BVCA represents all funds at events in Bulgaria and abroad. Three years ago, we launched an initiative involving meetings with Bulgarians in European capitals, where fund managers and entrepreneurs talk about what is happening in Bulgaria. We want to provide the necessary information to Bulgarians living abroad who want to invest in a company or a fund or want to work for one of the companies in the funds’ portfolios. These meetings became the largest gatherings of Bulgarians anywhere abroad, on any occasion.

At one point, we decided to broaden the scope of the initiative, and that’s how we started working with ABF. The product of this cooperation was RE:TURN. In addition to informing people about investment and work opportunities, the initiative highlights the importance of giving back to their country. There is now a platform offering all these opportunities to Bulgarian expats who want to engage with their birthplace, be it by donating 50 dollars to a cause or by investing 500,000 dollars in a business, or by returning to work here. We want to be a meeting place of the organizations making a difference and be a gateway to all the great things that are happening in Bulgaria.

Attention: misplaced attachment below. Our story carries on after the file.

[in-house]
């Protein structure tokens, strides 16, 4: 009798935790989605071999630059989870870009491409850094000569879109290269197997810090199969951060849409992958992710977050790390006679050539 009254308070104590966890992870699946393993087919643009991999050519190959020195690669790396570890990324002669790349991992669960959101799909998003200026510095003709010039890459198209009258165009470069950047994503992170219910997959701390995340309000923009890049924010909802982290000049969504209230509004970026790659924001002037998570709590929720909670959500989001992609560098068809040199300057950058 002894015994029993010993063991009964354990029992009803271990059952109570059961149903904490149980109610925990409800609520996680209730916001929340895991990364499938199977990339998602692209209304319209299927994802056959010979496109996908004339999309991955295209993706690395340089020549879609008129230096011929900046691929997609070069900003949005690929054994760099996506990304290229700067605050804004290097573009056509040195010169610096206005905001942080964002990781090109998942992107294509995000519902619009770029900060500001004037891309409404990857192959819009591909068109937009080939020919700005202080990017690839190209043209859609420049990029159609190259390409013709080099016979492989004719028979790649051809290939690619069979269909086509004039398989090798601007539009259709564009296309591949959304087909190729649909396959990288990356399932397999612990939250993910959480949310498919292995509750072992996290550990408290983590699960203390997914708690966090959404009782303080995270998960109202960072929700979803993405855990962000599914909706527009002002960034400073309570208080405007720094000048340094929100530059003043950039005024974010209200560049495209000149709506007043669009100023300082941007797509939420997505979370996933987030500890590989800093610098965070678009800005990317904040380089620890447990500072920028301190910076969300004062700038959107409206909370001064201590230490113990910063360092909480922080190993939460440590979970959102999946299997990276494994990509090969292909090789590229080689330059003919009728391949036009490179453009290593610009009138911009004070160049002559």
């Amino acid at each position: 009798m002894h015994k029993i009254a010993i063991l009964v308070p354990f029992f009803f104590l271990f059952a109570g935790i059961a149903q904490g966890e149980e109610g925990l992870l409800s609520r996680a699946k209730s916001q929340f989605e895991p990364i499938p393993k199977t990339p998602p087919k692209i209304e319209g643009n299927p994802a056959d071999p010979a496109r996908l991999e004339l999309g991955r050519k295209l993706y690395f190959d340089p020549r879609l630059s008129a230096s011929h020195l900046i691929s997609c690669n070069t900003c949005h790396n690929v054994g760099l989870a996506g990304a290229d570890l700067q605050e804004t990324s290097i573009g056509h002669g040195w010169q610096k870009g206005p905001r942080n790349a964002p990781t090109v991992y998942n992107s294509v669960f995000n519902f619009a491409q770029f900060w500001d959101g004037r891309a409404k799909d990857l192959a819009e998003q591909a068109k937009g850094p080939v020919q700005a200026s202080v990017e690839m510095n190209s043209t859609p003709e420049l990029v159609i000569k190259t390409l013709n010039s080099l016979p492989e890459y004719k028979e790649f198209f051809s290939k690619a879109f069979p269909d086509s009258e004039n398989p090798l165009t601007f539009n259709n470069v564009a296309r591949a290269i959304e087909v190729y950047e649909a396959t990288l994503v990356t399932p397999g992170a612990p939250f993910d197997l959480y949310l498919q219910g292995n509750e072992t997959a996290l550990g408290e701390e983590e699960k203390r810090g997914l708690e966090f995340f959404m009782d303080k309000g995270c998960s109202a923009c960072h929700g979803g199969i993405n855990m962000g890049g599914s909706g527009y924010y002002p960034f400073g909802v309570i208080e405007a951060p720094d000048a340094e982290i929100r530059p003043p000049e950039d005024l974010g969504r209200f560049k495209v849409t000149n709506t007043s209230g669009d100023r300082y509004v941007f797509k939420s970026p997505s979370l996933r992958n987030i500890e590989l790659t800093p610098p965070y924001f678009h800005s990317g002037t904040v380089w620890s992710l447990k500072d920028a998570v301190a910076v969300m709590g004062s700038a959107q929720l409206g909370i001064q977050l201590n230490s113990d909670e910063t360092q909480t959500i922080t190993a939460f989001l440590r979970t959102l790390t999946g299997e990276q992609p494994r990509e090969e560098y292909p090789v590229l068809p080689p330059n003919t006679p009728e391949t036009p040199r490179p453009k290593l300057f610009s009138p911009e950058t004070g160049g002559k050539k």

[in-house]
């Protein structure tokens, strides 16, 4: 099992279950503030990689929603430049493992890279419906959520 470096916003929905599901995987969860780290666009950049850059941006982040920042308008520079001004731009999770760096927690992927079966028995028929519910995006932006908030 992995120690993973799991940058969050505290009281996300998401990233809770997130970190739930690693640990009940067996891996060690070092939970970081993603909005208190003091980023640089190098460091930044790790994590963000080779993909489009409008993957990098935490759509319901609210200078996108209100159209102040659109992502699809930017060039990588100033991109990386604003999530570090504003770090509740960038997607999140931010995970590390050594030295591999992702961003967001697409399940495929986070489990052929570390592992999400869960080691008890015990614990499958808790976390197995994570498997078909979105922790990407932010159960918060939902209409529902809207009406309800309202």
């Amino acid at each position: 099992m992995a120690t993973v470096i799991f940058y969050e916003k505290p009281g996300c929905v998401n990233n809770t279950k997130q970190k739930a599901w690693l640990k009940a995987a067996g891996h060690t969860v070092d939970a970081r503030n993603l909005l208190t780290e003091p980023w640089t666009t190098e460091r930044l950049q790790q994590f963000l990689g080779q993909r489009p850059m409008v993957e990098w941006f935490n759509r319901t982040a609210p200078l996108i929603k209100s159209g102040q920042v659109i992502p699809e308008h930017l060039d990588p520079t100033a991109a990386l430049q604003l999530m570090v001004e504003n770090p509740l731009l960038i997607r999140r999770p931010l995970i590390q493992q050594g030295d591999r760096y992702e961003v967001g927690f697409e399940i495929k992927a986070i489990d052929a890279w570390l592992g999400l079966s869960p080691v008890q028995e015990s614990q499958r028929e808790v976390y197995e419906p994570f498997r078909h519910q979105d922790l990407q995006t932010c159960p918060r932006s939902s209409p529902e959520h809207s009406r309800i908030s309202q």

What does the Bulgarian economy need to develop successfully over the next five years?

One pressing need is people—from highly skilled to low-skilled workers. This is the logical consequence of the demographic decline in Bulgaria, which is felt even more acutely right now because the economy is doing really well. We must attract quality immigration to Bulgaria—young, working-age people who want to contribute to everyone’s well-being. This would be good both for the population and for business. It is in our interest to find the mechanisms to make this happen. Otherwise, businesses will simply leave.

We have to make Bulgaria attractive for people, especially for the 2.5 million Bulgarians who live abroad. The state’s main responsibility is to offer good-quality healthcare, education, and security. It is also important that regulators deal with unfair competition. They must function professionally and apolitically. It is also necessary to reduce the red tape, for example by introducing e-government services, which will save people millions of hours of work and eliminate corruption at the lower levels.